My dog was killed a few days ago. He was a beautiful old soul – my old man. He and Muddles the camp dog, loved following me around town, coming to the shop or the art centre, sitting outside and waiting for me to come out. Going for a daily stroll was the highlight of his day. He was stone deaf and had arthritic hips, but loved his walks. 

I’ve got two dogs; both idiots. Had. I had two dogs. They’re both beautiful but weren’t blessed with brains. They’re both as dumb as box of rocks – but they’re MY idiots. The camp dogs by and large left Spencer alone, perhaps because he was old? Lottie they’d chase home – so she never came on out walks. She would walk to the corner and then decide that was far enough and walk home and wait for us. Muddles the camp dog and my old man Spencer were my shadows. But it’s different now, he’s gone. Lying on the cold concrete floor of the shed, wrapped in a sheet, waiting to be put to rest. 

We were walking home from the art centre, and we were a mere 100metres from home. A car came tearing around the corner, speeding through a school zone and the driver wasn’t watching the road. Before I could yell out, he mowed my dog down. There was a sickening crunch, he was seizing, and then he was gone. The driver stopped and said he was sorry and that he didn’t see him. I was hysterical. I, with my baby on my back, knelt sobbing in the middle of the road, over the broken body of my longtime companion; an innocent soul. The police drove past, I looked up. I watched them as they drove past, looking at me, but not stopping. Not stopping to help someone clearly in distress. I needed their help.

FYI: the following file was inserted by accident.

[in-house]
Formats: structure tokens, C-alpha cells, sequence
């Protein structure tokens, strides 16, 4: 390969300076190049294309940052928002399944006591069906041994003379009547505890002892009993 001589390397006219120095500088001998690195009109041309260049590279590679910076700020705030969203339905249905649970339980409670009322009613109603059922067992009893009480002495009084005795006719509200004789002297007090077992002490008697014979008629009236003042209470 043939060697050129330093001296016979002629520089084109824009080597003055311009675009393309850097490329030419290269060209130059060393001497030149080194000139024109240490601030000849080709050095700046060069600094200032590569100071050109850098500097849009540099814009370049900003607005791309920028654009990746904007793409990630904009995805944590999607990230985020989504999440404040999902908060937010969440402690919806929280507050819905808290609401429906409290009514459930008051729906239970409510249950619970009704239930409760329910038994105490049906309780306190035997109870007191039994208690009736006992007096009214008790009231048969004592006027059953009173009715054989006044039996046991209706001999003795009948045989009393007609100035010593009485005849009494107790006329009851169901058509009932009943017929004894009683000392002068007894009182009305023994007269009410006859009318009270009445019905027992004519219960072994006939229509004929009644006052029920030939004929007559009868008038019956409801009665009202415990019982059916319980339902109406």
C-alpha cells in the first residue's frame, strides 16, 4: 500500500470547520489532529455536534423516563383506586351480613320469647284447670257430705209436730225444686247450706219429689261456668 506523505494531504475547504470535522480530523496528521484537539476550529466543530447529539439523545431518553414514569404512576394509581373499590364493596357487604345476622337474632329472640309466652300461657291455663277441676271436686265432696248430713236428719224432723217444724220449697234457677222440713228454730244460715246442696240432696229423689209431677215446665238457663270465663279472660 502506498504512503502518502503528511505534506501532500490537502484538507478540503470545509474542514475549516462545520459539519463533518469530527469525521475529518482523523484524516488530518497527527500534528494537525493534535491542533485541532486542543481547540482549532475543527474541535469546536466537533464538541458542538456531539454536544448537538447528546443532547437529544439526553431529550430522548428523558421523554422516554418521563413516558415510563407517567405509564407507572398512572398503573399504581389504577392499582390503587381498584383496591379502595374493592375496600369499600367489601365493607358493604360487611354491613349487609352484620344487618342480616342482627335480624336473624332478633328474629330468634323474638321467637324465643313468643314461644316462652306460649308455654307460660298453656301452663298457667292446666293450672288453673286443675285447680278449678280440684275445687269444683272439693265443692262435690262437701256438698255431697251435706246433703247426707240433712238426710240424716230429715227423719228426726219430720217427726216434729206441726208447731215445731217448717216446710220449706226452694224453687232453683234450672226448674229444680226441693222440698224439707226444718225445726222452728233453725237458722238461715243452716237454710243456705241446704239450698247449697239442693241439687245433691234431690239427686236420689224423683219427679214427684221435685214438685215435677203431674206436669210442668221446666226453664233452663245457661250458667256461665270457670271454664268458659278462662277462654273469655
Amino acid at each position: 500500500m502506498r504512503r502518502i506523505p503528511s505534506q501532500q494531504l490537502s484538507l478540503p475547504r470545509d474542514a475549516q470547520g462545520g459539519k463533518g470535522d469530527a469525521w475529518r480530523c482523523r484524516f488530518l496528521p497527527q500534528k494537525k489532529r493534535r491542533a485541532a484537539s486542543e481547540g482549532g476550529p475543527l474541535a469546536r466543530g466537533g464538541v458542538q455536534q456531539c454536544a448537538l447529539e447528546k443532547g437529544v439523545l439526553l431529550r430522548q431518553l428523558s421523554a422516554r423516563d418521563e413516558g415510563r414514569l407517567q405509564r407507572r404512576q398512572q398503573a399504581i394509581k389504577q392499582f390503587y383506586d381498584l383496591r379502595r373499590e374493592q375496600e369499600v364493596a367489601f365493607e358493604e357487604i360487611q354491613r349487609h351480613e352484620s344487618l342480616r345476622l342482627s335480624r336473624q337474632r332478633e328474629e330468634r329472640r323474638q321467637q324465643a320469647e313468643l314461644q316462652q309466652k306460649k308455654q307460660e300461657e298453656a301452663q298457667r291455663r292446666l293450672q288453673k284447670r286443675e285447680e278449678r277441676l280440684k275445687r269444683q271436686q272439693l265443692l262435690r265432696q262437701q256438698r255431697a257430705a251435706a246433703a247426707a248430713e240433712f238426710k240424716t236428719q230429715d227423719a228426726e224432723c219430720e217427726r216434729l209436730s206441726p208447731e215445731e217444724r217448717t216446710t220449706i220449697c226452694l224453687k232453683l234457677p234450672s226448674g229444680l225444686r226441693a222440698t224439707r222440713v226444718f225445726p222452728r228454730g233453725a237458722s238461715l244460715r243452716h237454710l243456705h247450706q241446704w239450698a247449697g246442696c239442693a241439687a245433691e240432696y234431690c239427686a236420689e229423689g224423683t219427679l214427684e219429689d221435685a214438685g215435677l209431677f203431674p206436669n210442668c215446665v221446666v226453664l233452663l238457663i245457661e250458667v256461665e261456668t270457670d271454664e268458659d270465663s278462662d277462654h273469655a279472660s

It’s all a blur now; my lovely neighbour drove past and went to get my husband, who gently picked up my beautful old dog and laid him down in the front yard. I started a fire and sat down beside him. My other dog Lottie was crying and pacing; she knew she’d lost her best friend. Muddles the camp dog occasionally went up and nudged her, licking her. Baby Emmeline found a ball and an old bone and went and put them by Spencer’s head. I was, and still am, consumed by grief. Tonight we’ll go and bury him and say goodbye. Anyone who thinks me strange for the depth of my grief, truly hasn’t known the unconditional love of an animal. Caring for animals is, I believe, the best way that we can teach our children empathy. The way a person treats vulnerable people and animals is a to me, the best indication of a persons’ compassion and humanity. Matt went and got Isaiah so he could come and say goodbye, while I sat with my grief, and my guilt, and a whole lot of “what ifs”. My son hugged me tightly and told me it would be alright. He said “don’t worry mum, Spencer is still with us!” I looked at him quizzically and asked him what he meant. “He’s still with us mum – he’s in the shed!” I laughed – kids – or maybe just mine – are so, so literal. “Yep, he’s still with us. He’s in the shed.” I replied. 


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